Bound Volume Number

VII

Document Type

Honors Capstone Project

Date of Submission

Spring 5-5-2015

Capstone Advisor

Dr. Sudha Raj

Honors Reader

Dr. Matthew Mulvaney

Capstone Major

Nutrition Science and Dietetics

Audio/Visual Component

no

Keywords

dietary habits, Turkish, immigrants

Capstone Prize Winner

no

Won Capstone Funding

yes

Honors Categories

Professional

Subject Categories

Dietetics and Clinical Nutrition

Abstract

The immigrant population of the United States is growing rapidly, so the health status of immigrant populations is an important public health issue. When it comes to nutrition, research has shown that immigration to the United States is often associated with an increased risk of chronic diseases, in particular, those related to dietary changes that include lower fruit and vegetable consumption and higher fat intake (Satia et al., 2002).

“Dietary acculturation” is the term used to describe the changing dietary patterns of immigrants, but in this research it is used in relation to the changing dietary habits of international students coming to the United States (Satia, 2010). Nutrition professionals can use dietary acculturation research to help specific groups have a more positive and healthy acculturation experience. In these cases, understanding the culture from which people come, and how their habits change in the United States, is crucial for successful client-counselor relationships. Since less attention is often given to smaller populations, their acculturation experiences of such people are largely undocumented.

This project focuses specifically on Turkish students who have come to Syracuse University, in the United States, and how their dietary habits compare to their peers in Istanbul, Turkey. The students are not immigrants; however, the changes in their dietary habits are useful to study because they are preliminary changes that could set the framework for how their dietary habits might change if they were to immigrate.

There are four key components to this project. First, I actively engaged in a process of seeking out activities to increase my own cultural competency: “recognizing and reforming one’s attitudes, beliefs, skills, values, and levels of awareness to provide culturally appropriate, respectful, and relevant care and education” (Goody, 2010). Second, I collected dietary and food cultural data from Turkish students in both Istanbul and Syracuse for comparison. Third, I organized a nutrition education intervention to encourage healthy dietary acculturation for Turkish students at Syracuse University. Finally, there is this report which documents my complete transition from knowing very little about Turkish culture to being able to work closely with Turkish students to improve their dietary habits. It displays how nutrition professionals with very little background knowledge on any culture can expose themselves to the culture and actively learn about it to improve their cultural competency, learn about acculturation issues, and plan an appropriate intervention. It also displays the importance of working with minority groups who would otherwise be lost on a large campus. It is hoped to be an example for other students and nutrition professionals, who with their own cultural interests and target populations, are trying to best meet the needs of their clients’.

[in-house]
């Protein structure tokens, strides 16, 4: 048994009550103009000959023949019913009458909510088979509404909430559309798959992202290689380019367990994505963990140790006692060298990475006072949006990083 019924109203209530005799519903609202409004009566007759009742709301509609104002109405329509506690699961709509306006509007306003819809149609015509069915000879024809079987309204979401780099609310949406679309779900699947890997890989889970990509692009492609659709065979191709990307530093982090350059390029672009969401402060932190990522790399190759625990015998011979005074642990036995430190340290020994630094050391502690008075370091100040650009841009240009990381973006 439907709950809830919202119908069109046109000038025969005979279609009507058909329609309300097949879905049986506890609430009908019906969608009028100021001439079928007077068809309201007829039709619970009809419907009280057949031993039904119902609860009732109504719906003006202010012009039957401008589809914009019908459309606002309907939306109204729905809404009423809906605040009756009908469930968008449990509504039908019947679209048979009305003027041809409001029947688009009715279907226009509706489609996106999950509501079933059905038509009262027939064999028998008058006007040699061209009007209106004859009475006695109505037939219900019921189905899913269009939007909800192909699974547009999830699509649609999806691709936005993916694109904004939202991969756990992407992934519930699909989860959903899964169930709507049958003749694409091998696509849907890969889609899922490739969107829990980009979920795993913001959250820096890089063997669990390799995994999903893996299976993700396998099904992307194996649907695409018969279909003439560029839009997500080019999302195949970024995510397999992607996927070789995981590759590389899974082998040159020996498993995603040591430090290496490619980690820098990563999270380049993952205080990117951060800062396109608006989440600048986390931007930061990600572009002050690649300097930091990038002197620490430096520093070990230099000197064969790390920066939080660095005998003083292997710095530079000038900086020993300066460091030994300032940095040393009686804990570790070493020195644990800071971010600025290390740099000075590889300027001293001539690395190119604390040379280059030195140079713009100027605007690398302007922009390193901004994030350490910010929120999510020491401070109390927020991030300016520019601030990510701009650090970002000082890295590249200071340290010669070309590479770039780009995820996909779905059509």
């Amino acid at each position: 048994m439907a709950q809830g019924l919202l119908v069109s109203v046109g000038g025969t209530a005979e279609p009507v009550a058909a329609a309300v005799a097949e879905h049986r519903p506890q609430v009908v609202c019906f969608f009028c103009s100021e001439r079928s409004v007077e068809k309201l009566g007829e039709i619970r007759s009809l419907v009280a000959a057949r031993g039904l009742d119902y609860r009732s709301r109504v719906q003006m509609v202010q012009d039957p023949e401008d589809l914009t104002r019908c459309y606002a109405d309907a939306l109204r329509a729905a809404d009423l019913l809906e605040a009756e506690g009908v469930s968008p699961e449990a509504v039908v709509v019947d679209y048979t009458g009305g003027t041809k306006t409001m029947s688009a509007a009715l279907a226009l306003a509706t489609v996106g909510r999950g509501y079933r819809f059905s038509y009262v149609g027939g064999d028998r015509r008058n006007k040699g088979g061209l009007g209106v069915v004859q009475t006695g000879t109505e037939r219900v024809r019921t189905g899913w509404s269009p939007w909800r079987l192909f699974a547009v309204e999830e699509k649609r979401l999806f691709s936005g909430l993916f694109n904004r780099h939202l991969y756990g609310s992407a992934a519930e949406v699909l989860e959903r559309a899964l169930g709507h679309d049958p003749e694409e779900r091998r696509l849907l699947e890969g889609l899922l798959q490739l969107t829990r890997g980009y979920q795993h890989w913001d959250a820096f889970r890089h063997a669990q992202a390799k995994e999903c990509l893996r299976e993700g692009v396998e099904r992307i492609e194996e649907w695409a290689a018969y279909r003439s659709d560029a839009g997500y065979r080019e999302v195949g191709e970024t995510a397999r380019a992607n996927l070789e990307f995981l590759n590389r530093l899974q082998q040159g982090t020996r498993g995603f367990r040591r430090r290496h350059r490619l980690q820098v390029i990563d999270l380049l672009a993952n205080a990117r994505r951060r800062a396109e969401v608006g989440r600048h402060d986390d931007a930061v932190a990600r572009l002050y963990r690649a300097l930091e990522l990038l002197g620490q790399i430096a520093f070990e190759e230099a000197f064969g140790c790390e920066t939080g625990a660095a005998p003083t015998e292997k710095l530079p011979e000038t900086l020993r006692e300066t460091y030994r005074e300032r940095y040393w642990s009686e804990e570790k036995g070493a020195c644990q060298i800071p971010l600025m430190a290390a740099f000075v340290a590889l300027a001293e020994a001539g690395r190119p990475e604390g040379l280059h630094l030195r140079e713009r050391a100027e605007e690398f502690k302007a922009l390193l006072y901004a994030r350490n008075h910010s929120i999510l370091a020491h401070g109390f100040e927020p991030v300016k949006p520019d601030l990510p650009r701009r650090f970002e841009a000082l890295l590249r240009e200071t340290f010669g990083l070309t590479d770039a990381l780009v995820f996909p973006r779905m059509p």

Creative Commons License

Creative Commons Attribution 3.0 License
This work is licensed under a Creative Commons Attribution 3.0 License.

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